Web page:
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In hindsight, not a good decision -- especially since he failed to escape the trees with his risky shot and wound up taking bogey anyway.
"It was dangerous," McIlroy conceded. "I think the tree was maybe a foot in front of the ball, and thought if I could make contact with the ball and just let the club go, I might get away with it. ... It would have been better to chip out sideways. I still made 5."
At the par-3 fourth, McIlroy again dropped the club after striking his tee shot. He still managed to get on the green and two-putt for par. Then, at the fifth, PGA Tour therapist Jeff Hendra came out on the course to examine the wrist, causing a brief delay for McIlroy's threesome.
"There's a couple of points where I thought about not continuing," McIlroy said.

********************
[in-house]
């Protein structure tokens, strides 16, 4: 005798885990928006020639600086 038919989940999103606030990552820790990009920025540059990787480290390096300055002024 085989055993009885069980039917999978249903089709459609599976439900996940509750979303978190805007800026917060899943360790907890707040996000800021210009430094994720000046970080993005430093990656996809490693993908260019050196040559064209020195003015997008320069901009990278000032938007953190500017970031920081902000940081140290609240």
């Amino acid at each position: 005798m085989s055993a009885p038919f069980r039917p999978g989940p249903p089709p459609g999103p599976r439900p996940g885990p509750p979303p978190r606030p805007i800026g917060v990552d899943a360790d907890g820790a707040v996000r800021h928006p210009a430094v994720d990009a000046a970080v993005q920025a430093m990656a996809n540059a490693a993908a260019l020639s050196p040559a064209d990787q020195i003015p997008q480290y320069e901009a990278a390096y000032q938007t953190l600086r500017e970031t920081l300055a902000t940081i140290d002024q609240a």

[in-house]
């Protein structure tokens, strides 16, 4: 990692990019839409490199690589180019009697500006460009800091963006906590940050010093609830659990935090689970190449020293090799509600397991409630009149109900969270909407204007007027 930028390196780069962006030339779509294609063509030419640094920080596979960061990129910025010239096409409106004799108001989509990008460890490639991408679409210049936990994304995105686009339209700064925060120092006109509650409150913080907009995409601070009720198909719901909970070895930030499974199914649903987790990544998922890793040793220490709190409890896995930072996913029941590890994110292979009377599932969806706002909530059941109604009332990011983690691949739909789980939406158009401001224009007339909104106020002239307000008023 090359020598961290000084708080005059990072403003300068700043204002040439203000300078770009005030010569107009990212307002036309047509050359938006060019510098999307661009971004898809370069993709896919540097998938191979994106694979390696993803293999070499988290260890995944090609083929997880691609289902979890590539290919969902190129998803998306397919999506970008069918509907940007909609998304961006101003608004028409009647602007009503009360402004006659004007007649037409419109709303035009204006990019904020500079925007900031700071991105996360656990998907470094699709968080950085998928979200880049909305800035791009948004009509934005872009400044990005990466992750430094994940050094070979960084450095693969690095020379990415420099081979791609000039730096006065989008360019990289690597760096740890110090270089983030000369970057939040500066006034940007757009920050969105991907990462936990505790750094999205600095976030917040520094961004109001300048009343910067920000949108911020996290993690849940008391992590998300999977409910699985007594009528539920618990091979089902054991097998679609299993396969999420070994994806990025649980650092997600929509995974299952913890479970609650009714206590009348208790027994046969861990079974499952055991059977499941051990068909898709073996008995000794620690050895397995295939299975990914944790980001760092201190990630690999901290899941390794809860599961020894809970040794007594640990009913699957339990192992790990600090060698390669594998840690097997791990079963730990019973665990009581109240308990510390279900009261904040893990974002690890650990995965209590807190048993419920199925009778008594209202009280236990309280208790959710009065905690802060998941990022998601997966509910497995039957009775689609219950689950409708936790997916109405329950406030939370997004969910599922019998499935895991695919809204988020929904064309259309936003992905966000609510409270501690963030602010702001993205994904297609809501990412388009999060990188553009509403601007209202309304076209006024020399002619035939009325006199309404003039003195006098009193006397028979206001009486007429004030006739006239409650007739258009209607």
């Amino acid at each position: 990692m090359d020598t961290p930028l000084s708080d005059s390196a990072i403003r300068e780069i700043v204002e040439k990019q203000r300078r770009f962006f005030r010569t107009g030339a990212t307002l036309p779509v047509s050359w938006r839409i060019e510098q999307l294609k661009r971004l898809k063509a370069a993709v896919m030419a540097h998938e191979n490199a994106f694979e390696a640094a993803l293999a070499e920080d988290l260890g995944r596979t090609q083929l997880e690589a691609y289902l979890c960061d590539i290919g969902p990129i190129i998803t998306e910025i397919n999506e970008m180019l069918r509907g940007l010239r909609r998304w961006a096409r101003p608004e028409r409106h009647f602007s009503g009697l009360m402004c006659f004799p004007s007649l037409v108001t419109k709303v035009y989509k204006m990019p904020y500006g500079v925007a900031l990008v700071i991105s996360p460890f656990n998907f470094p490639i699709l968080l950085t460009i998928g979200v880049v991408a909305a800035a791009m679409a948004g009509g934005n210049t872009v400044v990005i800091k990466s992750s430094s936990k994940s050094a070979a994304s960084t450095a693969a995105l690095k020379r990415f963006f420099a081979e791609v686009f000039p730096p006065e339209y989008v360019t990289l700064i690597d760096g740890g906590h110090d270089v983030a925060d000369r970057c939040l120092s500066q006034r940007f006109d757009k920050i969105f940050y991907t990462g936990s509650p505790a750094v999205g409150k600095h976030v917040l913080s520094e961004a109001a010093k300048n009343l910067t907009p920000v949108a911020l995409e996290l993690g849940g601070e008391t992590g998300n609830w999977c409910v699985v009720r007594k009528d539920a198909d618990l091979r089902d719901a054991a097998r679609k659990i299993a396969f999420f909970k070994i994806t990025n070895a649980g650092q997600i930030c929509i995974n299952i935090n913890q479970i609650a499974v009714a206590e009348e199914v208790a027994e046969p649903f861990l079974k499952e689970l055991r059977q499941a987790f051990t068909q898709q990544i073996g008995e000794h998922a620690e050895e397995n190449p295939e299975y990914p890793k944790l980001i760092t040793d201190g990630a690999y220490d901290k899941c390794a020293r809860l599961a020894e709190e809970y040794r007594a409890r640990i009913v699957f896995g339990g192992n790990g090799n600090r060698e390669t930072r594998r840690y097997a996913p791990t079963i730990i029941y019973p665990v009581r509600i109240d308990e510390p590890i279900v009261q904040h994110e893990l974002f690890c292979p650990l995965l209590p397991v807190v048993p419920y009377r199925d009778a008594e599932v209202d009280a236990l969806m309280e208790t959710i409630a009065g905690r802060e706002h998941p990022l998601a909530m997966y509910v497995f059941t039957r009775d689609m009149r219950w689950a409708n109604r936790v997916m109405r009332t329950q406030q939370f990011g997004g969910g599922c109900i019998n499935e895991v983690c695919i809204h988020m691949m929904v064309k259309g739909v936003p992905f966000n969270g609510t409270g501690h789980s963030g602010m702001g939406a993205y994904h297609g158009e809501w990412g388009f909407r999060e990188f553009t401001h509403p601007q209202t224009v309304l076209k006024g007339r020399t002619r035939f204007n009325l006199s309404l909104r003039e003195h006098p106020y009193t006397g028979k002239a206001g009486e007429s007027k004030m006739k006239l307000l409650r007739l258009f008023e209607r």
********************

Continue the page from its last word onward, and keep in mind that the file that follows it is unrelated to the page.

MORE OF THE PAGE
Hendra bent the wrist back sharply several times, trying to determine if McIlroy had caused any serious damage. The player was satisfied with what he heard and rejoined his group: British Open champion Darren Clarke and Masters winner Charl Schwartzel.
"It's just going through impact, it hurts a little bit," McIlroy said.
With Tiger Woods battling injuries, personal woes and an erratic game, McIlroy has emerged as potentially the game's next big star. He contended at three majors before breaking through in a big way at the U.S. Open, carving up Congressional with a record 16-under score and blowing away the field by eight strokes.
He seems determined to take a shot at his second major championship before the year is done -- sore wrist and all.
"If it's the same (Friday) and I know that I'm not going to do any more damage to it, I'll play," McIlroy vowed.
Copyright 2011 The Associated Press. All rights reserved. This material may not be published, broadcast, rewritten or redistributed.
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